As a small business owner, planning for retirement may be the last thing on your mind. Your day-to-day duties may keep you too busy to consider any time frame beyond 5 P.M. on Friday. You may also think that a company-sponsored retirement plan is out of your-and your employees'-reach right now. Put away your dreams of retiring on the proceeds when your company is acquired for a moment. Thanks to the passage of last year's Economic Growth and Tax Relief Reconciliation Act (EGTRRA), small businesses that were previously reluctant to start a company retirement plan now have very few excuses not to establish one-and can reap the benefits!
The benefits of a well-considered plan
Setting up a retirement plan program is not as expensive as you may think. There is tax benefits involved. Perhaps most important, a retirement plan is a low-cost way to keep the employees you have and to attract needed talent. In a small operation, generally defined as fewer than 100 employees, even one defection can be a tremendous setback.
You get a tax credit
Beginning this year, small business owners that set up a new retirement plan receive a $500 credit against the first $1,000 of their qualified startup costs for the plan's first three years. Consider that it typically costs a company with fewer than 50 employees less than $2,500 to set up a typical 401(k) plan, the decision makes even more sense. (Annual account maintenance fees, which are usually $25 per employee, can be passed on to them.)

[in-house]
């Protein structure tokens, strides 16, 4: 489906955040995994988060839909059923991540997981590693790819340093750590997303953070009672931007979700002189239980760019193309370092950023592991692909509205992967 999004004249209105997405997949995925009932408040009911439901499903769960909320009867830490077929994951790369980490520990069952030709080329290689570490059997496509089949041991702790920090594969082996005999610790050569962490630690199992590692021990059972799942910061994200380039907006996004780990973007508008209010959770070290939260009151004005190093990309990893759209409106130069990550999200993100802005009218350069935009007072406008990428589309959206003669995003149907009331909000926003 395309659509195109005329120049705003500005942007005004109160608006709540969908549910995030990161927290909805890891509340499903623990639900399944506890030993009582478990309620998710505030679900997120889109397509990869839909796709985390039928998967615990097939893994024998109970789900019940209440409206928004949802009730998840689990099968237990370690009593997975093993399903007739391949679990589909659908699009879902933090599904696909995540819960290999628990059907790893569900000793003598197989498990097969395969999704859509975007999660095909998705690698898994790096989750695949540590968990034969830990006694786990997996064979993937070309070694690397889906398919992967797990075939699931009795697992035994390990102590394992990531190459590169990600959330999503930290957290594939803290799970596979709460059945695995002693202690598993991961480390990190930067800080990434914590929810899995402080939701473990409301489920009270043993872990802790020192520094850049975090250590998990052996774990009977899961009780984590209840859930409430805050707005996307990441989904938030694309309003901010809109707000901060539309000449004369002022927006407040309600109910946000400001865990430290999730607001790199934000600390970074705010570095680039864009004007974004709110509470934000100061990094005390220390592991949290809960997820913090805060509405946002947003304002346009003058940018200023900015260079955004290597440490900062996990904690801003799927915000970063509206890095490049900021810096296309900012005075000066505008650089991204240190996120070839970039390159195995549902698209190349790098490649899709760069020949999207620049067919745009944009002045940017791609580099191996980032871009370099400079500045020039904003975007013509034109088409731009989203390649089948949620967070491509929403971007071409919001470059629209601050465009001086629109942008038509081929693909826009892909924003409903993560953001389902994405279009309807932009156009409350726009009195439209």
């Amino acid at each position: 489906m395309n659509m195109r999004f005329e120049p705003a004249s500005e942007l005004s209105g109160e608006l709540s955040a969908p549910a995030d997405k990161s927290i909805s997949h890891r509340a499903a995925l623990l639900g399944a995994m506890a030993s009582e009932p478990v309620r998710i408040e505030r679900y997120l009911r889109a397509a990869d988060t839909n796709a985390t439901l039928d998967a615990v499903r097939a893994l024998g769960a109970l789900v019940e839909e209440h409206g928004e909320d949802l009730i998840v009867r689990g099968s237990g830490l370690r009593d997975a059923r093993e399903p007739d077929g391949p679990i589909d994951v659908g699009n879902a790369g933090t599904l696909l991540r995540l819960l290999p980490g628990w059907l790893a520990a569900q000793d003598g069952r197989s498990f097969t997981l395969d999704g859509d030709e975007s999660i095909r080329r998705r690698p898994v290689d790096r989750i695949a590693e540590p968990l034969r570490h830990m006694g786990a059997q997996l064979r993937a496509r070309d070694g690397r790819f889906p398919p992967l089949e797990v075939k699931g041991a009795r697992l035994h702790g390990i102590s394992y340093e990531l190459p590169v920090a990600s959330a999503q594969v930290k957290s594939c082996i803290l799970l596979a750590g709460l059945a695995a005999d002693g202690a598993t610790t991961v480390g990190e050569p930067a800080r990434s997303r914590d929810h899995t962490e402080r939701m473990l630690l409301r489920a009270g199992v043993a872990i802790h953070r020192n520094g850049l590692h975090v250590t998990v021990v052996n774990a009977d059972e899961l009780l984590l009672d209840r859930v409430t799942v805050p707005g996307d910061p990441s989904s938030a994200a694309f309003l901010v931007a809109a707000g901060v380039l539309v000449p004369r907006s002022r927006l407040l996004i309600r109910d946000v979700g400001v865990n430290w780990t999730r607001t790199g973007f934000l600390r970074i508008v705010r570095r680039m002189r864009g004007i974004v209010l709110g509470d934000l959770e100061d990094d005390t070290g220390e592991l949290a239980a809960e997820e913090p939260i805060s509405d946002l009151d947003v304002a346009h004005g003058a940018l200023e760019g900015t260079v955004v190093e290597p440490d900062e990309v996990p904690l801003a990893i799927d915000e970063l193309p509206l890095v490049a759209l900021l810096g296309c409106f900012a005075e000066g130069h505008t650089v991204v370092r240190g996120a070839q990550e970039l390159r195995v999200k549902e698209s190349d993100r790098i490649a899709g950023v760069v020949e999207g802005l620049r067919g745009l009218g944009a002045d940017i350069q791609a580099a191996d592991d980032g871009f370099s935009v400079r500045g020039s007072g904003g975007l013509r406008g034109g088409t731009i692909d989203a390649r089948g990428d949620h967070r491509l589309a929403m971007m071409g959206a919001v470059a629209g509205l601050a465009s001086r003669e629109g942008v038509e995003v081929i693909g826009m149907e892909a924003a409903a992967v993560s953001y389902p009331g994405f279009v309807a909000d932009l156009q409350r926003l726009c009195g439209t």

You get a tax deduction
Under the EGTRRA, the tax deduction for employers making contributions to an employee retirement plan increases from 15 percent to 25 percent, and pretax salary deferrals are not included in this amount.
You can play catch up
The EGTRRA increases the amount of pretax earnings people can save in their retirement plans. Starting this year, that figure is $11,000, and it will increase $1,000 each year until 2006. At that point, the pretax allotment will be $15,000, and it will be indexed in $500 increments for inflation thereafter. Employees over age 50 are even allowed additional catch-up contributions of $500 per year if they have fallen behind on their retirement savings.
Unfortunately, time is, as they say, of the essence. Because Congress is afraid it might have given away the store to taxpayers and will potentially bankrupt the nation's coffers, the EGTRRA is set to sunset-or terminate-at the end of 2010, at which point the laws will revert to the pre-Act levels of 2001 if no further legislation is made.
Okay, but where do I begin?
The first step, of course, is to determine what retirement plan makes the most sense for your business. There are a host of plans to consider 401(k), 403(b), SIMPLE IRA, SEP and Keogh. Your insurance company, accountant, or financial advisor should be able to help you make a decision and set one up for you.
Invest in your future today
Certainly, you have a number of options to consider. Consider them soon, even if you think you're too busy to plan now. Investing in your employees' future is just as much an investment in your company, as employees will see that you are responsive to their needs. Just think of how much time you'll have on your hands during your retirement to regret not having been more proactive. The less you put away for retirement now, the longer you'll have to work to reach your goal. Wasn't having that freedom to do what you want one of the reasons you became your own boss to begin with?
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